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Game Over:
Brain Injury and Sports

Once part of every athlete’s life,

brain injury is now changing

the rules of the game


By Marc Lallanilla


January 2011 Mike Borich was a handsome and talented young athlete with a promising career ahead of him. A wide receiver at Western Illinois University known for his spectacular catches, Borich never played football professionally. Instead, he went on to an award-winning coaching career with the Chicago Bears, Brigham Young University and other Division 1 college teams.


But by 2003, Borich’s career seemed to be slowing down. He resigned from a coaching position at University of Arizona after just three months, citing personal reasons. The married father of three children, Borich’s life was becoming a swirl of alcohol and drug abuse. Violent mood swings and aggressive behavior were complicated by bouts of disorientation, depression, and forgetfulness—he sometimes missed team buses, or checked into the wrong hotel. In 2009, at the age of 42, Borich was dead of an overdose of alcohol, cocaine and OxyContin.


While Borich’s friends and relatives remembered a dedicated coach and family man, his father Joe also remembered the concussions his son had suffered—nine or 10, though nobody really counted at the time, because concussions were just considered part of the game. After his son’s death, Joe Borich donated his son’s brain to the Center for the Study of Traumatic Encephalopathy at Boston University. Researchers there found that the brain showed an advanced case of chronic traumatic encephalopathy, or CTE.


Once known as dementia pugilistica for the many boxers who were “punch drunk,” CTE has received greater attention recently as more and more athletes—professional jocks as well as recreational players and weekend warriors—have been found to have the disorder. In addition to boxers and football players, it’s been discovered in other people who suffer repeated head trauma: hockey, soccer, and rugby players, wrestlers, equestrian athletes, domestic abuse victims—even a circus clown who was subject to repeated “dwarf-tossing” contests.

Building a Better Jock

Can Science Create a Stronger, Faster Olympian?
Some Say Yes; Others Disagree

By MARC LALLANILLA                        

Aug. 13, 2004 — In the Mexico City Olympics of 1968, Bob Beamon stunned the athletic world when he shattered the record for the men's long jump. Leaping over 29 feet, he beat the former record by almost 2 feet — so far that the officials' measuring rail didn't even extend that distance.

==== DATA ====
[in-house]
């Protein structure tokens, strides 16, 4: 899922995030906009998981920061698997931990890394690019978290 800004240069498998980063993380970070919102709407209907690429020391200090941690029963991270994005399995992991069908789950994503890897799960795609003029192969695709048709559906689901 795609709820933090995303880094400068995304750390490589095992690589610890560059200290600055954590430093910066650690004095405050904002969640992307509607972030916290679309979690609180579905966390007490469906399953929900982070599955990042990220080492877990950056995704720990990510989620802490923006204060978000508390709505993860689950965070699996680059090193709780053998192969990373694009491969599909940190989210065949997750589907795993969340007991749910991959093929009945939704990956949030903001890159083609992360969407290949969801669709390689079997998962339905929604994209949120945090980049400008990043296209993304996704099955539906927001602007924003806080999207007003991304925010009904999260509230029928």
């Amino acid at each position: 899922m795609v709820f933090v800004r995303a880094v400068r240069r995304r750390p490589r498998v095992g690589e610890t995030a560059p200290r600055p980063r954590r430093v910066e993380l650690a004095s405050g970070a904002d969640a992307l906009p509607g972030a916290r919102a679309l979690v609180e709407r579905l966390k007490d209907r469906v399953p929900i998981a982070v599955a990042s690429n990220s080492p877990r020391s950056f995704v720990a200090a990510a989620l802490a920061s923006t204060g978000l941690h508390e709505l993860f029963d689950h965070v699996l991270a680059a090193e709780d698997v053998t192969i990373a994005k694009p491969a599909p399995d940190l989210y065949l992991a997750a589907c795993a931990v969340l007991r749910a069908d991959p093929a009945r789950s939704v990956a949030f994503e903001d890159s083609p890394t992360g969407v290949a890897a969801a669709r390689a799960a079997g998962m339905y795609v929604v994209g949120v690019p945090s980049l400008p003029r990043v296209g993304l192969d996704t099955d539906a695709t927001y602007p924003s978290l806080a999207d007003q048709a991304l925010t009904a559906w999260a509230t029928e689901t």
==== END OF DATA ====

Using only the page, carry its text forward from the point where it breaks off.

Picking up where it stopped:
What unlocks these record-setting performances? For many coaches and athletes, the answer seems to be science, in the form of nutrition, physiology and materials technology.

But is the reliance on new scientific innovations stealing the soul of athletic competition?

Bob Beamon lept into the record books with his 1968 Olympic long jump. (AP Photo)

What athletes eat and drink — the super-foods precisely engineered to address their nutrient needs — is one of the ways that science lends a helping hand.

"We have foods now that are specifically designed for athletes," says Ron Pfeiffer, professor of kinesiology at Boise State University in Idaho and co-director of its Center for Orthopedic and Biomechanics Research.

"Elite athletes aren't the kinds of people you'll see walking down the street next to you," Pfeiffer adds. "They have different nutritional needs. Their diets are carefully monitored for things like muscle glycogen and liver glycogen levels."

Some companies have excelled at devising sports drinks and other products that address athletes' fluid-replacement and carbohydrate needs. But are these super-foods creating super-athletes?

Pfeiffer, like most others in sports science, doesn't think so. "There's no real magic to it," he says, though he doesn't think anyone is likely to return to the diets of a generation ago.

"I didn't know a protein from a hockey puck when I went to the Olympic trials for speed skating in 1968 and 1972," Pfeiffer says.

For the full story, go to ABC News

What's the Buzz on Energy Drinks for Kids?
Some Critics Call Caffeine Drinks for Children Risky

By MARC LALLANILLA